I am particularly interested in the spaces between Freud's dreamwork, Metz's 'filmic state' and Luckhurst's 'aesthetic of trauma'. Within these spaces I argue that there exists a certain aesthetic associated with cine de choque, a category I have created specifically to denote particular characteristics of Spanish-language films in which crashes feature. Having published work on Amores perros and Abre los ojos, I am now turning my attention to a book proposal in which I compare Hispanic takes on the crash motif with Hollywood takes (for example, Changing Lanes (2002), Crash (1996)and Crash (2004)).

3) Juan Rulfo: Literature and Photography

in 2012 I published 'The Fiction of Juan Rulfo: Irony, Revolution and Postcolonialism' with Tamesis (Boydell and Brewer): http://www.tamesisbooks.com/store/viewItem.asp?idProduct=13868.

For a decade now, I have been working on the fiction of Juan Rulfo, particularly in the context of irony, revolution and postcolonialism. My work has produced an original concept of irony based on Bakhtin's cetripetal and centrifugal forces. The targets of centripetal irony are encountered 'within' a text. These instances of centripetal irony usually concern a character, a situation or piece of dialogue within the story space. The targets of centrifugal irony are usually located in the social, political and historical contexts of the text (eg. land reform, education policy, caciquismo, the Church etc.). The two types of irony are not mutually exclusive. It may be more helpful to think of them in terms of a continuum. Indeed, they work together in that the apprehension of centripetal irony trains the reader to understand, and indeed seek, centrifugal ironies, particularly those which concern revolutionary rhetoric and the legacy of colony, in the case of Juan Rulfo. This theory is explored in my two articles on Rulfo, as above, and the aforementioned book. I am now working on extending this project to consider poetic evocation in Rulfo's photography. The first step is a talk at the SLAS conference in Manchester in March 2013, followed by an invited talk in Palma (Universitat de les Illes Balears) in May 2013.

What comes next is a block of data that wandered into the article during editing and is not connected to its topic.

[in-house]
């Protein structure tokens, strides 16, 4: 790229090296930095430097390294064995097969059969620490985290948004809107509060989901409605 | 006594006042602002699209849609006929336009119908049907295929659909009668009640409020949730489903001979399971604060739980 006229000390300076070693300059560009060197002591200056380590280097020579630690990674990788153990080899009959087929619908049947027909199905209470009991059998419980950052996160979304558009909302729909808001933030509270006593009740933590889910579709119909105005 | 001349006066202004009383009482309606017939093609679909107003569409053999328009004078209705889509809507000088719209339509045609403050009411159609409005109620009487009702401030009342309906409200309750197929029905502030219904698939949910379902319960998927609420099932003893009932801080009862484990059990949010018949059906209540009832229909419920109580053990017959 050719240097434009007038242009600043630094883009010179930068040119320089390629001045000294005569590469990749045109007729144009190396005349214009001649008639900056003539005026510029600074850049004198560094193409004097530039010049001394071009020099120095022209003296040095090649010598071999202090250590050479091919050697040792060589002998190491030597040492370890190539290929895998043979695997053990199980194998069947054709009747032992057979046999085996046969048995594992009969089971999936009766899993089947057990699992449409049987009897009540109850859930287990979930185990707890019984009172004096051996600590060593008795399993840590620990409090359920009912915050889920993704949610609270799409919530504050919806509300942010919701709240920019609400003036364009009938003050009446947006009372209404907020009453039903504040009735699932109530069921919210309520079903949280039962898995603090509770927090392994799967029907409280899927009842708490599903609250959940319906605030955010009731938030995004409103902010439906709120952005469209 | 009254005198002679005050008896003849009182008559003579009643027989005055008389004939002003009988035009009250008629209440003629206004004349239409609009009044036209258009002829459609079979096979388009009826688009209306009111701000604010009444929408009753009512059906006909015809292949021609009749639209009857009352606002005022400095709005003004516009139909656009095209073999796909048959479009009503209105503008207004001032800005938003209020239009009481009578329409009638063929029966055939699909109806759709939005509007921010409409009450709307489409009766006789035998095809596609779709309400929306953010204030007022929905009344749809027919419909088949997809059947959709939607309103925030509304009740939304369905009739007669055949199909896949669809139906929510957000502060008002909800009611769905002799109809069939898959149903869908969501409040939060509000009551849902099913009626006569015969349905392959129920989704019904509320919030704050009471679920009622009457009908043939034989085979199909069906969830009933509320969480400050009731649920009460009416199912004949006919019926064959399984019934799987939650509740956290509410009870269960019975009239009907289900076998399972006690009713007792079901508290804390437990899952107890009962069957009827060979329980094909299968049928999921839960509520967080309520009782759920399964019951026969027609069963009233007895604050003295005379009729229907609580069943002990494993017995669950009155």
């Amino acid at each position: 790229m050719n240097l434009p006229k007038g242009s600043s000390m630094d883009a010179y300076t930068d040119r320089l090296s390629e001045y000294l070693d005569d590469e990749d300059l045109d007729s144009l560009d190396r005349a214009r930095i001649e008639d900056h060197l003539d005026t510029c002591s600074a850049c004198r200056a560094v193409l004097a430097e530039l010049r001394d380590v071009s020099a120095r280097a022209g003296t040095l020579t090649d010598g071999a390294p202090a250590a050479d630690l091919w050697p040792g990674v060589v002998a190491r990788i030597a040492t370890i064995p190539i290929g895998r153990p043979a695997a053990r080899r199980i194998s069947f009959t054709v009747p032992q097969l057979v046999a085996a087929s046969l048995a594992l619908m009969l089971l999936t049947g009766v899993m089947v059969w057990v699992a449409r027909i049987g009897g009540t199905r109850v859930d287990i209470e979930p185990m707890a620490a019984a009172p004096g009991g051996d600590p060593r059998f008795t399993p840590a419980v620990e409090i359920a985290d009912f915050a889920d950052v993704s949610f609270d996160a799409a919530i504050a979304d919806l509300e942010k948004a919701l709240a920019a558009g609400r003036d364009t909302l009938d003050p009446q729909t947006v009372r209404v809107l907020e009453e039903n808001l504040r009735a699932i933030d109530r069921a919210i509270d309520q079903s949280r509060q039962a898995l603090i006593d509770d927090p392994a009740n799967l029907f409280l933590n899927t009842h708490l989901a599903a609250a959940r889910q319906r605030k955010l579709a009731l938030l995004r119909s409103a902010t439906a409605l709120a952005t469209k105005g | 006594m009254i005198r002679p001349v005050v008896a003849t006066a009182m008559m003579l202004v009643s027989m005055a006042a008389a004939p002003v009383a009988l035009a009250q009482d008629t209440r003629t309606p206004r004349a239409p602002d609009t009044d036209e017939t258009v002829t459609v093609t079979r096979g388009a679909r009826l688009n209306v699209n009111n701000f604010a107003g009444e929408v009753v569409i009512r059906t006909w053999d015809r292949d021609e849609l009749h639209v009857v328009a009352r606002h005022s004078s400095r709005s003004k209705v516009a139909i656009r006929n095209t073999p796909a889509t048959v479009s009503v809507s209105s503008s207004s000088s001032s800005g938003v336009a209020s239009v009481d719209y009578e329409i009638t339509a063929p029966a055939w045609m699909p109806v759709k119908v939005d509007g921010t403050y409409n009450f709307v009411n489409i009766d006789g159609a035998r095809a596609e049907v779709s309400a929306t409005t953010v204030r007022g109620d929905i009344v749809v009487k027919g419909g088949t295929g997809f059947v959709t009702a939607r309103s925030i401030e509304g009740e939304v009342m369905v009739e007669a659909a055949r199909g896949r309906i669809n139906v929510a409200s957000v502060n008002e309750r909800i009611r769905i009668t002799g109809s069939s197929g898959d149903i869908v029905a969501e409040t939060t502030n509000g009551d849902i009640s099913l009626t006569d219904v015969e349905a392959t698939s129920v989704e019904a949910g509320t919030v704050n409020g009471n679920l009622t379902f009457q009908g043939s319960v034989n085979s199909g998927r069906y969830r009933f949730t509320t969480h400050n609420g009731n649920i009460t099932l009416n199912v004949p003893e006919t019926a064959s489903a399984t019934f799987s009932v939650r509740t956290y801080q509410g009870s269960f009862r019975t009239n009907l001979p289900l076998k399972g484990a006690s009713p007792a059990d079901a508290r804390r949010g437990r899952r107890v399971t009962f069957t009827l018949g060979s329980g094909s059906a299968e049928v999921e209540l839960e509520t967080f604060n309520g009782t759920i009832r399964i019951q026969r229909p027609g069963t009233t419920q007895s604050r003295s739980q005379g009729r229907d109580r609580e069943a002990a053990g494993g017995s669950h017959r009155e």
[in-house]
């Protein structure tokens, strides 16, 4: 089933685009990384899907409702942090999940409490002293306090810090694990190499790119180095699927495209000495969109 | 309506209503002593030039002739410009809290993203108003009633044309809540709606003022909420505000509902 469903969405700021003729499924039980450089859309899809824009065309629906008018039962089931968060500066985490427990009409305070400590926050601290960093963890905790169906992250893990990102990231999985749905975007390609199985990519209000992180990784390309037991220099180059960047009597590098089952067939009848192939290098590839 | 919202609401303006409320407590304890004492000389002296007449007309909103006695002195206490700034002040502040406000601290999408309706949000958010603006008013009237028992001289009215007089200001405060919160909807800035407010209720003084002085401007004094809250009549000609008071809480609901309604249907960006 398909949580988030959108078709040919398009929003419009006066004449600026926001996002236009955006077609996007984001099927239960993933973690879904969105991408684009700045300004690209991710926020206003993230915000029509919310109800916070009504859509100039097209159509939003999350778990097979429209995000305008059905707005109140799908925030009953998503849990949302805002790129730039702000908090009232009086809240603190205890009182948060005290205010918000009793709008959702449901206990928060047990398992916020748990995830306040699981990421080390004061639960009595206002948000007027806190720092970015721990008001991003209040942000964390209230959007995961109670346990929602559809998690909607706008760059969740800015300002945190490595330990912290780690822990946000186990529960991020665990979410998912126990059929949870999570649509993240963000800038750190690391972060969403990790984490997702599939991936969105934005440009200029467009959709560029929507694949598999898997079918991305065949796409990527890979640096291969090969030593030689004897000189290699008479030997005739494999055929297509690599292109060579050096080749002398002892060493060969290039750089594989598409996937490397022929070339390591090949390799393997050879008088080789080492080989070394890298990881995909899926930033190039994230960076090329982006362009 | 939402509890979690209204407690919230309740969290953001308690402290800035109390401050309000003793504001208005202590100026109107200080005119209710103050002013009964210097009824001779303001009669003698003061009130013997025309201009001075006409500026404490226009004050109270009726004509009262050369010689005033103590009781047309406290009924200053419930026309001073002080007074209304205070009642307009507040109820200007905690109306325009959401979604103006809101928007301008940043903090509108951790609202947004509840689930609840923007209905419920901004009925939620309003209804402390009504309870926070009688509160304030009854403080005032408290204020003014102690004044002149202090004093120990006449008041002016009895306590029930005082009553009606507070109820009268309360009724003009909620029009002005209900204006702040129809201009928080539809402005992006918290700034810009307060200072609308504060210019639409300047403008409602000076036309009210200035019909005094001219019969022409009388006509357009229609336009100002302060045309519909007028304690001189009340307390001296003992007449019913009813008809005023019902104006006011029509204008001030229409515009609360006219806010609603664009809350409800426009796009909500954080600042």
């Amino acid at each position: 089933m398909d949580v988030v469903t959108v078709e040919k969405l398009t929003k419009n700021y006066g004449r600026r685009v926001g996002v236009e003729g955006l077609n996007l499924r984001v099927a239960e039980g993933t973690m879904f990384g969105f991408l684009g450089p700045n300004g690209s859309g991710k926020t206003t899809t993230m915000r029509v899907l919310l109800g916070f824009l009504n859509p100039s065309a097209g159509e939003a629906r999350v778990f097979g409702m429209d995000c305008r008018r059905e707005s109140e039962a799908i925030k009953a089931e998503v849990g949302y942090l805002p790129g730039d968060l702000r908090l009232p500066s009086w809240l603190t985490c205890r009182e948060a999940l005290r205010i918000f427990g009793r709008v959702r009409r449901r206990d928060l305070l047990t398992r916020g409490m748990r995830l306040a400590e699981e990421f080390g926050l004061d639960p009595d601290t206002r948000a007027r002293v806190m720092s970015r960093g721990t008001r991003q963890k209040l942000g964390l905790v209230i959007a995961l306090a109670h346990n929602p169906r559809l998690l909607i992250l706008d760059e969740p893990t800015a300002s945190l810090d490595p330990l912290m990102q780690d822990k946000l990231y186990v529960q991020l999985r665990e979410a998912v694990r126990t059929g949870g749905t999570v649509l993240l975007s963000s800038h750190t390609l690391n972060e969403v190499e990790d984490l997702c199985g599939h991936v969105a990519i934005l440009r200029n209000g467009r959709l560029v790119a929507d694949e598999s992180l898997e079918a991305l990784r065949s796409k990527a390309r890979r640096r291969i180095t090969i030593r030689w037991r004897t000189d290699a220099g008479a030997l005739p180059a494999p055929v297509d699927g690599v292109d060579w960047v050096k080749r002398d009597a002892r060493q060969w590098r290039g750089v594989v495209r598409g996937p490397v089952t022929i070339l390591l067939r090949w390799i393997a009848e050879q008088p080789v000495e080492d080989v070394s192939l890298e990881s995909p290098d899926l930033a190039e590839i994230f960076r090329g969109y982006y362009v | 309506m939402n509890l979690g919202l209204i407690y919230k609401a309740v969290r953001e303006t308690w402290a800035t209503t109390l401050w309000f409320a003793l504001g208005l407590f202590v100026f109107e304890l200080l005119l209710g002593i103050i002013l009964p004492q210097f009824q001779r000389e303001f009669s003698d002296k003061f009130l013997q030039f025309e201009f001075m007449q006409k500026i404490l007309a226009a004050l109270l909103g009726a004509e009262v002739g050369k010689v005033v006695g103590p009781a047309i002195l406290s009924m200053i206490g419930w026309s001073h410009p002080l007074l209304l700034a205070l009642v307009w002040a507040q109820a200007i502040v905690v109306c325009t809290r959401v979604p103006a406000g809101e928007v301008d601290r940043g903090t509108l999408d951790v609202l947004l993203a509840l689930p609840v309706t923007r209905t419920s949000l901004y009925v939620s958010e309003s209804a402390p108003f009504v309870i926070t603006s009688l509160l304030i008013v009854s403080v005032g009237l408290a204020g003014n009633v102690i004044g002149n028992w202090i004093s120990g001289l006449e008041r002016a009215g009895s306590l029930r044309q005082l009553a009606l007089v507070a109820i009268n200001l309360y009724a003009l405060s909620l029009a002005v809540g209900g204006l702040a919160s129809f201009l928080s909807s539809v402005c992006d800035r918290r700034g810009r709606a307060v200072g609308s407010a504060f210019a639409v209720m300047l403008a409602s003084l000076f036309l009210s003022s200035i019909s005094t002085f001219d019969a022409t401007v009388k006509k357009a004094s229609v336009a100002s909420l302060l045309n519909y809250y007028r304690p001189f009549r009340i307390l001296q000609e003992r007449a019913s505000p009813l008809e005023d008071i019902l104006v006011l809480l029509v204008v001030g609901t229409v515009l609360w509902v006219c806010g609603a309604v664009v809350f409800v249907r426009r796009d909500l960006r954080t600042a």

I have also produced the first analysis of Rulfo's fiction in light of his thoughts on indigenous peoples, as expressed in several interviews during his period at the Instituto Nacional Indigenista (1962-1986) in 'One Rainy Market Day: Integration and Indigenous Peoples in the Fiction and Thought of Juan Rulfo'. I argue here that, rather than Rulfo's own (unelaborated) concept of inframundo, Guillermo Bonfil Batalla's concepts of México profundo and México imaginario are of most relevance to the one passage in which indigenous characters appear in Rulfo's work. I also discuss Rulfo's notion of 'integración', especially in connection withthe Spanish root word 'íntegro', producing the original argument that Rulfo's'integración' is even further from assimilation than the modern notion of the word usually suggests. It has much more to do with 'wholeness' and therefore integration within one's own community than it has to do with integration within any host community. This book chapter was reviewed by Dr Ciaran Cosgrove, Head of Hispanic Studies at Trinity College Dublin: 'The way in which Rulfo represents indigenous society as a ‘world-in-itself’, co-existing alongside that of the mestizo majority is fascinatingly explored by Thakkar. The market place is the ‘locus’ of fragment 48 of Pedro Páramo, and Thakkar insightfully explores the representation of the market ‘as a site not of interaction but rather one of disconnection’ (200). The essay contains exquisite moments of analysis, for example, of the way rain is textualized in this fragment.’ (Bulletin of Spanish Studies, Volume LXXXVIII, Number 4, 2011, 628).

I have recently written a short piece on Rulfo's life and works: http://www.litencyc.com/php/speople.php?rec=true&UID=11993(login required)